Shit then hit the fan with a boy I was in an unhealthy relationship with. I changed school, went into Social Studies for a semester, did terribly, felt worse, and then headed back to my original school, where I bounced around the creative arts until I graduated with a Arts & Culture degree.

Things were such a mess. I was in so much pain. I was manic. It's just hard to look back on.


This "rough patch" lasted throughout my college life. Roughly 3 years. University continued that, but I was on a slow incline. My time in graphic design followed that (I graduated in 2011) and the last few years have been the best I've had in the last decade. 

It really bums me out that these grades follow me around. As they do anyone else who had an accident, survives a trauma or has some type of mental break. Registrars don't give a fuck. 

I know I shouldn't settle on this. I'm trying not to fixate on the image and the low numbers. I know that eventually, I was able to stand back up and move along, but it's so hard. It's like remembering a wound. It's a type of ghost-limb syndrome. A muscle memory for pain. A general sense of uneasiness and a heat in the chest. 

Things got better. I eventually got better. I have more good days now.

I was able to graduate from university. This is a privilege. This is something I earned. That I paid for. That I accomplished. That's not nothing.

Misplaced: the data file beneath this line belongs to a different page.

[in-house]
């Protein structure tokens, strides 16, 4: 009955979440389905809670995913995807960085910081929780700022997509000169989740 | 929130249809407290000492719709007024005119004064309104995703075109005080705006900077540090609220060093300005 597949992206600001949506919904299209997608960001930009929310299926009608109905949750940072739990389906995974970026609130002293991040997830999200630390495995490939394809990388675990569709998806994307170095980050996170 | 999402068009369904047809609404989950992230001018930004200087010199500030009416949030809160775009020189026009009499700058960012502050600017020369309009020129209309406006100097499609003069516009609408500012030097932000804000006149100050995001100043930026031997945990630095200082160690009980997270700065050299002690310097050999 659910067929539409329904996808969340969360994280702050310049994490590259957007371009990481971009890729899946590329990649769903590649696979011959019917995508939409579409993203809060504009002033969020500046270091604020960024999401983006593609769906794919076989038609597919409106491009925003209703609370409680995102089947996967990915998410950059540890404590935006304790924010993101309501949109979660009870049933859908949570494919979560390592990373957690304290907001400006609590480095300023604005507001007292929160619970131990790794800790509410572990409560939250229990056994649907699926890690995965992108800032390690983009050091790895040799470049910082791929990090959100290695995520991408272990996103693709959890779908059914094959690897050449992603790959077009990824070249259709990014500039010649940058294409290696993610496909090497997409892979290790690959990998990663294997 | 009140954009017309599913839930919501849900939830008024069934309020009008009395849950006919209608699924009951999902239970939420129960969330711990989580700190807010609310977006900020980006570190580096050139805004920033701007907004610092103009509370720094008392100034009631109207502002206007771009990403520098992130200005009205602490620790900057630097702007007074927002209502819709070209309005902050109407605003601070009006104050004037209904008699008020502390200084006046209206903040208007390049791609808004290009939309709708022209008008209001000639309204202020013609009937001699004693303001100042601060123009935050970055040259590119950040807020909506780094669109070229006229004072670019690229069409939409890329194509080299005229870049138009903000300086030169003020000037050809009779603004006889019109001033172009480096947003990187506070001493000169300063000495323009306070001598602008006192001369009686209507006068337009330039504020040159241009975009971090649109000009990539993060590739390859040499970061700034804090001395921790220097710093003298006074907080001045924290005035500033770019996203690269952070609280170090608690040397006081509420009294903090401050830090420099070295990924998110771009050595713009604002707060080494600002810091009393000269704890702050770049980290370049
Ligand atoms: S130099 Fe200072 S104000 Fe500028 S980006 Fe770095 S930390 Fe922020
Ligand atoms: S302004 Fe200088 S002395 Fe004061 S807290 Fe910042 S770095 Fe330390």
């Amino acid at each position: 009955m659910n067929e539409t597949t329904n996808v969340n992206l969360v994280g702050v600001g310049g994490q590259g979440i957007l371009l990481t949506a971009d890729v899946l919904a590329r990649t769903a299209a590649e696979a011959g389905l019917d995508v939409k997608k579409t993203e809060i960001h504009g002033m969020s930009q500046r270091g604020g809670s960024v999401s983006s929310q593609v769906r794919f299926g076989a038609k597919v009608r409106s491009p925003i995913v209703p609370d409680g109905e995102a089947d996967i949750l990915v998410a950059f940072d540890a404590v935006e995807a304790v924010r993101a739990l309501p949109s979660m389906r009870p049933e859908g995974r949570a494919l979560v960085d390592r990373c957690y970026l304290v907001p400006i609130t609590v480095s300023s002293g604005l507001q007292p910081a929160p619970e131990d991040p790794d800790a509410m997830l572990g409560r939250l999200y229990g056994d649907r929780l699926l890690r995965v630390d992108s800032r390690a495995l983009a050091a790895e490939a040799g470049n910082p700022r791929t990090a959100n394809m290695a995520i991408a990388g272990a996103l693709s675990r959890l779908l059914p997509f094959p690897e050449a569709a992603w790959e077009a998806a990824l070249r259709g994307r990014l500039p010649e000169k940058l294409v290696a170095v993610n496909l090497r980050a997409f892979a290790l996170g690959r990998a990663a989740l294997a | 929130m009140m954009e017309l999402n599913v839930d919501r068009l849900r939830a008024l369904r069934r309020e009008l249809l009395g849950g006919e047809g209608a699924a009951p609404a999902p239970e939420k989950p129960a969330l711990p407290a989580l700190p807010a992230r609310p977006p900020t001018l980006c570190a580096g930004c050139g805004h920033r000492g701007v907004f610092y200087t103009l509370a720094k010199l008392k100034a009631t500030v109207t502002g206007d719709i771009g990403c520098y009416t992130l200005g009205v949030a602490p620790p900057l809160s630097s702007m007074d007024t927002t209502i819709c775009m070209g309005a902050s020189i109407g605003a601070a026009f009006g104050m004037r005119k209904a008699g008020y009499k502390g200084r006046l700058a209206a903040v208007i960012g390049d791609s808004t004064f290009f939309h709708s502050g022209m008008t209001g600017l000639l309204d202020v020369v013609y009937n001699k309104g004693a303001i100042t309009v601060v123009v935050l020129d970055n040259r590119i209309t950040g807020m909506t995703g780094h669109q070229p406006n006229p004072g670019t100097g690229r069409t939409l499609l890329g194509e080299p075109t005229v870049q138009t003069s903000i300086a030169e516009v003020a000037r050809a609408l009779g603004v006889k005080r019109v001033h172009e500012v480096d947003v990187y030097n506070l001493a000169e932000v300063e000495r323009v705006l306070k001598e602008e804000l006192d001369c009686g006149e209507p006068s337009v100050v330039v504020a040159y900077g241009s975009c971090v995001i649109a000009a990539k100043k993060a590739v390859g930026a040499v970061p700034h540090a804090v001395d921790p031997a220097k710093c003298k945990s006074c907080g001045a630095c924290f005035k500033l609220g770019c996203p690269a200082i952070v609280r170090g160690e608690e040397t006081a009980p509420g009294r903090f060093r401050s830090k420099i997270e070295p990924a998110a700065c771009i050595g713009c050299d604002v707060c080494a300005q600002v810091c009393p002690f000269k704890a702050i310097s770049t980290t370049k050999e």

I did okay. Excluding chemistry of course - but don't expect too much from me. I'm in the fucking arts.

What I'm feeling isn't fear. I thought maybe it might be, since I'm looking at grad school now, and that means re-learning an academic language. It means more work. It means academic texts. It means papers. It means a thesis. It means work and school. It means long hours. But things are different. I have methods of coping now. I have a support system. I'm able to better manage my expectations, and don't overly commit to things. I know how to say no. I can drop out. I can work less. I can move things around. I don't feel the same pressure now, maybe because I don't feel forced into it. 

For a long time, I was in school as to be "doing something." I felt like for as long as I was in school, I wasn't actively ruining my life. It was a pause on decisions. It was a pause on the big moves expected of your 20's.

What I feel now, when looking at these transcripts is yes, some sadness. But I also feel empathy for myself, then. I still feel the twinge in my chest. It hurts. It's the reverberation of a devastation. It's similar to that feeling you have when you walk away from an upsetting documentary, only it's evoked by your own memory. 

Same.


I thought this was cute as hell. It also applies to me.